President Donald Trump has taken up a stance on the viral video showing a confrontation between a group of high school kids in MAGA hats, and Native American protester and activist, Nathan Phillips.
In a tweet, Trump wrote, “Looking like Nick Sandmann & Covington Catholic students were treated unfairly with early judgements proving out to be false – smeared by media. Not good, but making big comeback,” before tagging and seemingly quoting a segment from Fox News’ Tucker Carlson.
The tweet positions Trump in the camp of students from Covington Catholic High School, who were identified after the video went viral and attracted widespread condemnation online. Nick Sandmann was the teen identified positioning himself in front of Phillips. Sandmann stood in front of him silently for minutes. Sandmann has said his actions were an attempt to diffuse the situation, and that he was not attempting to block his way. Phillips has said Sandmann made clear movements indicating that he was blocking him.
In the initial cut of the video that was circulated, it appeared as if the boys had surrounded the man, and were chanting and mocking him. A separate, longer video that was released Sunday, which revealed new details about the confrontation that put aspects of the initial narrative into a different light.
The video showed that Phillips had actually inserted himself in the middle of a confrontation between the high school group, which was there for the pro-life March For Life, and a group from black Hebrew Israelites — a religious sect — who were recorded hurling insults and slurs at the high school group. In response, the high school group appeared to begin doing chants specific to their school, a claim that Sandmann backed up in his statement. At that point, Phillips stepped into the escalating situation, and the high school group seemed to focus their attention on him as they danced, clapped, chanted, and shouted.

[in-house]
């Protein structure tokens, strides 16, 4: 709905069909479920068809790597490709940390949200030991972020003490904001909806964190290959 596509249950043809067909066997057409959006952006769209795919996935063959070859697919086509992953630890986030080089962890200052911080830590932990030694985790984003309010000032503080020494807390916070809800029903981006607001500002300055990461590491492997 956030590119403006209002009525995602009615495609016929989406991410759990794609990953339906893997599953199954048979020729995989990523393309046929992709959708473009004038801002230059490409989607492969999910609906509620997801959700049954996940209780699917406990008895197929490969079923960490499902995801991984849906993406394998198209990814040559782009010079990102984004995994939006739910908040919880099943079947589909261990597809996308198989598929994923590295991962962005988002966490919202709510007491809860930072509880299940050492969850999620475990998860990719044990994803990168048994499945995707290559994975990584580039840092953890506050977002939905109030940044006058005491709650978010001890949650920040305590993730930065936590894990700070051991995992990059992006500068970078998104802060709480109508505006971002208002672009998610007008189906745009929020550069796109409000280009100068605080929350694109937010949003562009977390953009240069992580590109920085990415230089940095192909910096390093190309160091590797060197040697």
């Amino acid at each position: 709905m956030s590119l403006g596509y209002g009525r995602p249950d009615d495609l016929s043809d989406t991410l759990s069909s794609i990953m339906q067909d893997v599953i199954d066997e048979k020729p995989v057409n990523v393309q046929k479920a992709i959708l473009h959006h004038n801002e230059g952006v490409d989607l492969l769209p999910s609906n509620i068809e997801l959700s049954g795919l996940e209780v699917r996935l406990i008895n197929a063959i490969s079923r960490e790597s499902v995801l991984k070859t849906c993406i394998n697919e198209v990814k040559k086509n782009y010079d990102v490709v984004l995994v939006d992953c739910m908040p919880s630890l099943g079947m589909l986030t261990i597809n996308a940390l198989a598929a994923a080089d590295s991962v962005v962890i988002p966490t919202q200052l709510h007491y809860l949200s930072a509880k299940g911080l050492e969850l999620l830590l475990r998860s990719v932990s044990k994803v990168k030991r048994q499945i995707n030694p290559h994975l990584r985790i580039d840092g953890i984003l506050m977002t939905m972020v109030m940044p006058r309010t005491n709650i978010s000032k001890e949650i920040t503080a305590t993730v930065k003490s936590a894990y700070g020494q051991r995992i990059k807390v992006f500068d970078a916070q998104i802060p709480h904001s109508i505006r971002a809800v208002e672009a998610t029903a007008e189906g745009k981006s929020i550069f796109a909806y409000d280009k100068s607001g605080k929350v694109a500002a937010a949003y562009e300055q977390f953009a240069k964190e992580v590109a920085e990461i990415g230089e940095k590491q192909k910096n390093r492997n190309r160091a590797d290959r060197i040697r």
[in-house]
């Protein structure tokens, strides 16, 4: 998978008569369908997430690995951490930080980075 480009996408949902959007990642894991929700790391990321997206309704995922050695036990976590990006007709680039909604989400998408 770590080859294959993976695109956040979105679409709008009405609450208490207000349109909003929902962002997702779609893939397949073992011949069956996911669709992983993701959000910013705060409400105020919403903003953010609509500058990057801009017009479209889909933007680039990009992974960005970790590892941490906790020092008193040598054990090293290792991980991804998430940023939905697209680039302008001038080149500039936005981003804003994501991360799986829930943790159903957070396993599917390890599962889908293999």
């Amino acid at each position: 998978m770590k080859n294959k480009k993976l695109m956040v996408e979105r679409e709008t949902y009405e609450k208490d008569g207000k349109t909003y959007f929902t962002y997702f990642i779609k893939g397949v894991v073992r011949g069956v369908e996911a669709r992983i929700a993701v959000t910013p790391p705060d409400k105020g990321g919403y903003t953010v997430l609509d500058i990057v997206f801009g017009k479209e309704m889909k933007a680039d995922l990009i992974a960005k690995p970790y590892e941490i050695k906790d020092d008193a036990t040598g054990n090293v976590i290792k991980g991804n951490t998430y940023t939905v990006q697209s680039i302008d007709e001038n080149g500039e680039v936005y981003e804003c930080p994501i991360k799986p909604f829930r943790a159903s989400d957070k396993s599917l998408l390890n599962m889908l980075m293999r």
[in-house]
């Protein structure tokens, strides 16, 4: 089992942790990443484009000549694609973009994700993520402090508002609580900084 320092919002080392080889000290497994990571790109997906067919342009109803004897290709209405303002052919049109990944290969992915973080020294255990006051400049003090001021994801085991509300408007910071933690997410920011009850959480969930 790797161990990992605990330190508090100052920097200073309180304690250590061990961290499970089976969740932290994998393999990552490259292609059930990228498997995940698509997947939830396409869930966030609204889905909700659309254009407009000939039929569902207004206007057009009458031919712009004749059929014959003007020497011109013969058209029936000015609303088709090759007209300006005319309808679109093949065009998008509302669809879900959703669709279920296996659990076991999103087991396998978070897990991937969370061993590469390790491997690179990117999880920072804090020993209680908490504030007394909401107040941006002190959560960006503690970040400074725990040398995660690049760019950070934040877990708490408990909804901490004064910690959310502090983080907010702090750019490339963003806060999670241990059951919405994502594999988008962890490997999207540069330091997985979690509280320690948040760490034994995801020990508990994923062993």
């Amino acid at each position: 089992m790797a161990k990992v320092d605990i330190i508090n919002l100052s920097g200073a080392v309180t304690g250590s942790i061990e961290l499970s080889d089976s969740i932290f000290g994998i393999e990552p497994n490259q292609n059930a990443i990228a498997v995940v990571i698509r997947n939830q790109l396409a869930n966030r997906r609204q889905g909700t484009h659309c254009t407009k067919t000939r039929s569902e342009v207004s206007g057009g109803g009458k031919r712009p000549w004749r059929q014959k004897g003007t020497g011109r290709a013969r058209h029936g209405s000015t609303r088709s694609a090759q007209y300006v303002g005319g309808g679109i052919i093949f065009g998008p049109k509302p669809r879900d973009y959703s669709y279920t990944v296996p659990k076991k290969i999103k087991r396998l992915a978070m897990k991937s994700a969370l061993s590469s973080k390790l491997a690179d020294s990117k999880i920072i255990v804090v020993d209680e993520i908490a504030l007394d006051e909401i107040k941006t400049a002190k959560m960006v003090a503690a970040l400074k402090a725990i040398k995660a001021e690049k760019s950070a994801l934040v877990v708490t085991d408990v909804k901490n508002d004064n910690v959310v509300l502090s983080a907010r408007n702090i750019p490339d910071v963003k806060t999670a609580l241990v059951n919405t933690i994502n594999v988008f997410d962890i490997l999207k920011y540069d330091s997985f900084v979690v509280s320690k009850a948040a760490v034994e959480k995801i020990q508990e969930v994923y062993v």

The video doesn’t provide supporting evidence to Phillips’ and another bystander’s claim that he heard the boys chanting, “build that wall,” fueling claims that initial reports misrepresented the group. It’s worth noting, however, that the video is shot at a distance from the group, so it’s possible that aspects of the chants weren’t recorded.
President Trump has a history of mocking Native Americans and supporting right-wing protests. Trump frequently refers to Senator Elizabeth Warren as “Pocahontas” to deride her claims of Native American heritage. He also sparked criticism when he supported protesters at the Unite the Right rally in Charlottesville, organized by white nationalist groups, which ultimately claimed one life, claiming that there were “very fine people” there.